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Jaroslava Blažková: an Introduction
By Andrew Stancek

Jaroslava Blažková The eminent Slovak writer Jaroslava Blažková has a world view that is always ironic, even cynical, her tone self-deprecating. Now seventy-five, she has been writing professionally since seventeen, and has among her many credits a Hans Christian Andersen Award in 1964, a Mladé Letá Best Fiction Prize of 1968, and the prominent SME Readers' Prize for 2005. She has written for children, young adults and adults, short stories, novels and a memoir. Two of her works have been filmed, and numerous fictions translated into thirteen languages. In her first book-length work, Nylonový Mesiac (Nylon Moon), the protagonist boasts that "whenever he got into trouble, he tried not to think about it. He had considerable training in this trait, and was understandably proud of it." Her most recent book, a memoir of her caregiving in the last four years of her husband's life, end with "These were years of confusion and hurry, filled with love and fury, despair and extravagance, hellish, heavenly, but always full of life, life, life..." Her writing can be seen as encompassing these three qualities: a dismissal of trouble, a longing to overcome, but most importantly a need to live life to the fullest.

Jaroslava Blažková had to leave her homeland and her highly successful career behind in 1968, after the Soviet occupation. Erased from public consciousness by the authorities, her works shredded, she was an unknown for over twenty years even in Czechoslovakia. Living in Canada, a master of Slovak language, but with only rudimentary English, with no prospect of ever being published again, led to a period of non-writing depression. The fall of communism in 1989 rejuvenated her. Some earlier books have been republished and she has written new ones. She has visited Bratislava repeatedly to triumphant response; lines at her signings are enormous. Slovak literary critics are increasingly studying her work; published interviews abound. A prominent critic, Ondrej Sliacky, calls her a "legend of modern Slovak prose."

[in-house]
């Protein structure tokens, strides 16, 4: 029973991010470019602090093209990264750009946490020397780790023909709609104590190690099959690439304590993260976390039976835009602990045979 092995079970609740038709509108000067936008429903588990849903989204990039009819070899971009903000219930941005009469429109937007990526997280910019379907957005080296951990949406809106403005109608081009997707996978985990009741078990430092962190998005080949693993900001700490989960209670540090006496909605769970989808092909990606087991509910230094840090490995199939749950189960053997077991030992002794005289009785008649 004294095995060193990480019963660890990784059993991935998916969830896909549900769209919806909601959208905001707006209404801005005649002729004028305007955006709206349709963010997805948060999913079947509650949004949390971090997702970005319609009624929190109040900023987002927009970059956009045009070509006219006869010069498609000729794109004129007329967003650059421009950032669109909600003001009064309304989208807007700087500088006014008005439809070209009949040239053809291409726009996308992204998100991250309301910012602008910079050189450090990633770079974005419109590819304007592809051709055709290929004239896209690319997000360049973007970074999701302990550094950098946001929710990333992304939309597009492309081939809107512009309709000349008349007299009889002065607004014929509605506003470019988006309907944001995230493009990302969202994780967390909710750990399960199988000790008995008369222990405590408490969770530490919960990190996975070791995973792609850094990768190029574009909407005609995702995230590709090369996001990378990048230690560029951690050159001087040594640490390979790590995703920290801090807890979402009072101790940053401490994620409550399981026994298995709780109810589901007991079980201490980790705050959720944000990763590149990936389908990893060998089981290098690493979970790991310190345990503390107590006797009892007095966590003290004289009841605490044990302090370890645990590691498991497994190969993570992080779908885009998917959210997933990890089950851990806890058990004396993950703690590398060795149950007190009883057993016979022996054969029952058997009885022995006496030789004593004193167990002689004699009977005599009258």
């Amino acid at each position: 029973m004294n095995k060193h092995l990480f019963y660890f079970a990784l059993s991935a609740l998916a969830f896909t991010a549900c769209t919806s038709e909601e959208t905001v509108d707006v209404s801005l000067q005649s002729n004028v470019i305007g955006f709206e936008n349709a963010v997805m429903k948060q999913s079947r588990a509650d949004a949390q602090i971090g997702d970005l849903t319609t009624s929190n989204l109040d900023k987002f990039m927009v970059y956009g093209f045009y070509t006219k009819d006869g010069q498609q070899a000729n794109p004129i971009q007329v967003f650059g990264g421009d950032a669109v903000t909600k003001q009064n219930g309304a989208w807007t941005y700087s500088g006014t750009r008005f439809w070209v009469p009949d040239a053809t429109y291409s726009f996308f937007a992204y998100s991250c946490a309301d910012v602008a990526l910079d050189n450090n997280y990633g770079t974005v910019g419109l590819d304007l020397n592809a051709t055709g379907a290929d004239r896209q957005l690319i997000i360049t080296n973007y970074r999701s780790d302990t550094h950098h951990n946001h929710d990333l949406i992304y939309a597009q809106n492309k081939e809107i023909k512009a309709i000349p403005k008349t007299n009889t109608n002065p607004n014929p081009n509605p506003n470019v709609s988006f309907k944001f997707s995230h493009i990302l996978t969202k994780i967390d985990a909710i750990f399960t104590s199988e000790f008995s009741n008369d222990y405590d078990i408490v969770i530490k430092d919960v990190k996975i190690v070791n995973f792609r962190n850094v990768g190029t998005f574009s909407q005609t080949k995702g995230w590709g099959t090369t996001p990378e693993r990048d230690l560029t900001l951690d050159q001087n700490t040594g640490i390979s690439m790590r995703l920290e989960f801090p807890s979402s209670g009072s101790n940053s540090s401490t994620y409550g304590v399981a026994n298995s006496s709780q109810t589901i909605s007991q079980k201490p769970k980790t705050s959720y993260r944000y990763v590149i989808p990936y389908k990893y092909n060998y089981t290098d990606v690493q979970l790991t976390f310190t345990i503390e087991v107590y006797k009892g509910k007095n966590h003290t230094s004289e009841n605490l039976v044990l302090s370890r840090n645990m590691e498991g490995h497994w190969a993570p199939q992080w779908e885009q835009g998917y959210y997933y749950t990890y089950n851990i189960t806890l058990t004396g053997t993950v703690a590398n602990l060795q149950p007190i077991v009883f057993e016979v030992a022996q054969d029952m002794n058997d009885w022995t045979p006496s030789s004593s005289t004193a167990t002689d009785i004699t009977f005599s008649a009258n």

In a 1997 interview she says, "Some griefs are inconsolable, some stages of life cannot be returned to. The year 1989 came too late for me. When I received a letter from Bratislava, asking how I imagined my rehabilitation, it seemed absurd to me. All I wish for is to have all my books in print again, accessible to readers." Readers in Slovakia have had a chance to discover or rediscover her work for the last twenty years. Readers in English are about to get those opportunities as well: currently, two translators are making her work accessible in English, one translating her short stories, another her recent memoir.

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By Jaroslava Blažková
Translated by Andrew Stancek

They walked along the flat land of the outdoor gardening centre, the woman and the boy. At the back the sun was reflecting off the greenhouses as if they were huge diamonds thrown into the rich loam. The air was redolent with clary sage, wilting cauliflower leaves, a field of outreaching, shouting carnations.

In a weary voice the woman scolded, "Don't dawdle, come!"

The child whined, "I am thirsty!"

"Just come, come!"

But the boy crouched down. "Oh, look!" he cried out. From under the wet straw two dung beetles crawled out, metallic black, with rainbow flashes on their shells, a male with a female.

"See," he said accusingly. "The beetle's mommy is carrying her child on her back and you don't want to carry me!"

"But you know that I can't."


"Your dad explained to you that I am not allowed to carry anything heavy."

"But why?"

"Because very soon you will have a little brother. Or a little sister."

The child skipped along, ran after a blue icarus butterfly which, full of shivery blue desire, was chasing his mate.

"I will have a brother. And I know who it will be!"


"Dusan Vodnar!"

"But Dusan Vodnar is the child of Mrs. Vodnar. He can't be born to us. We will have a brand new son, and he will have the same name as you!"


"No. You are Miro Kulka; he will be Duro Kulka."

The child began giggling. "Kulka! That is the funniest, mom! Dad is Kulka, I am Kulka, and the little one will be Kulka! The whole world will be made into Kulkas. You are sure it could not be Dusan Vodnar?"

"No, little one. It really could not."

"Because if we got Dusan Vodnar, we would know exactly what we are getting. But this way they could stick us with any old child. Some cross-eyed kid. Or one without legs."

The woman wiped her face. "What silliness is this?"

"Oh yeah, yeah. You think I don't know how children are made? They glue them together. First the body, then they glue on the arms, paint them pink, and put them out to dry. Sometimes they have bad glue and a leg comes off, or the head, and that's that!"

"Who on earth filled your head with such nonsense?"